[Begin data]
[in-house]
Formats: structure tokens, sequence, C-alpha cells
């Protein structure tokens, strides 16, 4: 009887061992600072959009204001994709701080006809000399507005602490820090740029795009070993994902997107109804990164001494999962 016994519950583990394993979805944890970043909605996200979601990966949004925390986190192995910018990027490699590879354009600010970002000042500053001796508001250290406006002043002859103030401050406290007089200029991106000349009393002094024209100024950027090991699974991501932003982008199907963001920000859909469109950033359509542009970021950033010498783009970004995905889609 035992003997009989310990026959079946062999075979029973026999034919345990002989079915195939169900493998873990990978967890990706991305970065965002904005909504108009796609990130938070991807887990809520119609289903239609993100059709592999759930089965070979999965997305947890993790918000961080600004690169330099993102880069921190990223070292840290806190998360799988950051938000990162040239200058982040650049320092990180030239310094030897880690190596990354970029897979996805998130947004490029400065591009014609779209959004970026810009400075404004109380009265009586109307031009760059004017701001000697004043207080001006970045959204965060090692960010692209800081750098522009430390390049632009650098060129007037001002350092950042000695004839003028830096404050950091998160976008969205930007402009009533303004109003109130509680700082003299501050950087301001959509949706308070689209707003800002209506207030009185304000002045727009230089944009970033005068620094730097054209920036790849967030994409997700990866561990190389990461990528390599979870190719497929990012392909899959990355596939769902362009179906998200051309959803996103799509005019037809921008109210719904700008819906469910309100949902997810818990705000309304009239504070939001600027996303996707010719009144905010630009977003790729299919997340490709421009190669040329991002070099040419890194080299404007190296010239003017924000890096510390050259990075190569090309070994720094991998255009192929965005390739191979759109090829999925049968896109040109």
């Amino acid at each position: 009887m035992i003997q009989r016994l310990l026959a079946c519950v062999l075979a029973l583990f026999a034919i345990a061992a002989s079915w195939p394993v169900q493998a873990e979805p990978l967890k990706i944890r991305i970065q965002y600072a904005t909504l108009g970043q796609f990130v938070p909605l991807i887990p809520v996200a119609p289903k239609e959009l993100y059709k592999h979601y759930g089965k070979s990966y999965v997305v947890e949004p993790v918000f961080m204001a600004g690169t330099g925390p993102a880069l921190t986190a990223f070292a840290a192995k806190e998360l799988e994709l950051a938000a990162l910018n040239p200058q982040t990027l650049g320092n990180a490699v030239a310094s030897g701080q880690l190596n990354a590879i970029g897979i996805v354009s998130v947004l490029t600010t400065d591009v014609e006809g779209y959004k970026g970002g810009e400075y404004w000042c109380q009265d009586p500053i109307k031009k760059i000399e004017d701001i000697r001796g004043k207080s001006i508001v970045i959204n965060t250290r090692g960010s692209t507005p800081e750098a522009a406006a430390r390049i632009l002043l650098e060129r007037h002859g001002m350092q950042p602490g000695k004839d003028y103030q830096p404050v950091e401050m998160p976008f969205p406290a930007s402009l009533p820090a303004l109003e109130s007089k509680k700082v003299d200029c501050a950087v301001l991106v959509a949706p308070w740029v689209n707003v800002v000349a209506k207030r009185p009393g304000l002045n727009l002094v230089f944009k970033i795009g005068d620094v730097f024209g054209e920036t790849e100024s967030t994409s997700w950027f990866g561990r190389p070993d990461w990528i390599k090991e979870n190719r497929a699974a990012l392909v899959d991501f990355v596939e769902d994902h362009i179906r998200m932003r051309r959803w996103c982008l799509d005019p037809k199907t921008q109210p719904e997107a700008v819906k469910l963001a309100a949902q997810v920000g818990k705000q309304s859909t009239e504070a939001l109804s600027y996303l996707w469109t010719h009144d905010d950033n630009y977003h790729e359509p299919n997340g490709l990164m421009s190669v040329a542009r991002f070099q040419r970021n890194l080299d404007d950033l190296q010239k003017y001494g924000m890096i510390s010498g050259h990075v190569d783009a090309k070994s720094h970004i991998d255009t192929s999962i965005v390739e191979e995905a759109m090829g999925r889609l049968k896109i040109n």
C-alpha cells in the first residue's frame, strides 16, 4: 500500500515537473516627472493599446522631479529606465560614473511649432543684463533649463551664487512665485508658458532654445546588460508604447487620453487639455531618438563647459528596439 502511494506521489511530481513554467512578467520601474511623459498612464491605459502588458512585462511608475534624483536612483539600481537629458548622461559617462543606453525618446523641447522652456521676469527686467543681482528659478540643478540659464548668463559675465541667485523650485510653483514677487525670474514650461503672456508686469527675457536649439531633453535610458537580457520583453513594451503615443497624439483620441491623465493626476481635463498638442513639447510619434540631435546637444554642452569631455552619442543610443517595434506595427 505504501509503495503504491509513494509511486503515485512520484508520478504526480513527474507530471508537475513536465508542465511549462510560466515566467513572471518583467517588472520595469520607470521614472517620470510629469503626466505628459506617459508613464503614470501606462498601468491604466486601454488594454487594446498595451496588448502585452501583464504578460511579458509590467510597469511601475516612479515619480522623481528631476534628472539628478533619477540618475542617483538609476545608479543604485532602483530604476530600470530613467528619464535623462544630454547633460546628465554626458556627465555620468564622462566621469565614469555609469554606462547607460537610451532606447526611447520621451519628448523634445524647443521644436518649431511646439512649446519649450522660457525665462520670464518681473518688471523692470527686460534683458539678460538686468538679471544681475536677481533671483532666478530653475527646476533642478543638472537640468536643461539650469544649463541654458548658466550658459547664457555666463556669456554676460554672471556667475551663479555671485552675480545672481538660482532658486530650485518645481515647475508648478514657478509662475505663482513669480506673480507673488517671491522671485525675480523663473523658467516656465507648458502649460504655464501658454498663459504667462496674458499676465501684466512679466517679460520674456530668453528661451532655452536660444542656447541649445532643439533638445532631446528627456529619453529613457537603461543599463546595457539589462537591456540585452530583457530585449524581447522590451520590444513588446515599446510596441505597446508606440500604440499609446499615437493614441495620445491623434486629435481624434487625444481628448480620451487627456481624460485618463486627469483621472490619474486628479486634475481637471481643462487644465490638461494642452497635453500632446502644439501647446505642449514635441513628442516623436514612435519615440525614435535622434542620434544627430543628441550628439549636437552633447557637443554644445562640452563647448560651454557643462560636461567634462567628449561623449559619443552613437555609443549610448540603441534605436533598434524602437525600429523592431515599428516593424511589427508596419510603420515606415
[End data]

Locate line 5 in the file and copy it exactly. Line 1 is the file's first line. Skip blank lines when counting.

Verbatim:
C-alpha cells in the first residue's frame, strides 16, 4: 500500500515537473516627472493599446522631479529606465560614473511649432543684463533649463551664487512665485508658458532654445546588460508604447487620453487639455531618438563647459528596439 502511494506521489511530481513554467512578467520601474511623459498612464491605459502588458512585462511608475534624483536612483539600481537629458548622461559617462543606453525618446523641447522652456521676469527686467543681482528659478540643478540659464548668463559675465541667485523650485510653483514677487525670474514650461503672456508686469527675457536649439531633453535610458537580457520583453513594451503615443497624439483620441491623465493626476481635463498638442513639447510619434540631435546637444554642452569631455552619442543610443517595434506595427 505504501509503495503504491509513494509511486503515485512520484508520478504526480513527474507530471508537475513536465508542465511549462510560466515566467513572471518583467517588472520595469520607470521614472517620470510629469503626466505628459506617459508613464503614470501606462498601468491604466486601454488594454487594446498595451496588448502585452501583464504578460511579458509590467510597469511601475516612479515619480522623481528631476534628472539628478533619477540618475542617483538609476545608479543604485532602483530604476530600470530613467528619464535623462544630454547633460546628465554626458556627465555620468564622462566621469565614469555609469554606462547607460537610451532606447526611447520621451519628448523634445524647443521644436518649431511646439512649446519649450522660457525665462520670464518681473518688471523692470527686460534683458539678460538686468538679471544681475536677481533671483532666478530653475527646476533642478543638472537640468536643461539650469544649463541654458548658466550658459547664457555666463556669456554676460554672471556667475551663479555671485552675480545672481538660482532658486530650485518645481515647475508648478514657478509662475505663482513669480506673480507673488517671491522671485525675480523663473523658467516656465507648458502649460504655464501658454498663459504667462496674458499676465501684466512679466517679460520674456530668453528661451532655452536660444542656447541649445532643439533638445532631446528627456529619453529613457537603461543599463546595457539589462537591456540585452530583457530585449524581447522590451520590444513588446515599446510596441505597446508606440500604440499609446499615437493614441495620445491623434486629435481624434487625444481628448480620451487627456481624460485618463486627469483621472490619474486628479486634475481637471481643462487644465490638461494642452497635453500632446502644439501647446505642449514635441513628442516623436514612435519615440525614435535622434542620434544627430543628441550628439549636437552633447557637443554644445562640452563647448560651454557643462560636461567634462567628449561623449559619443552613437555609443549610448540603441534605436533598434524602437525600429523592431515599428516593424511589427508596419510603420515606415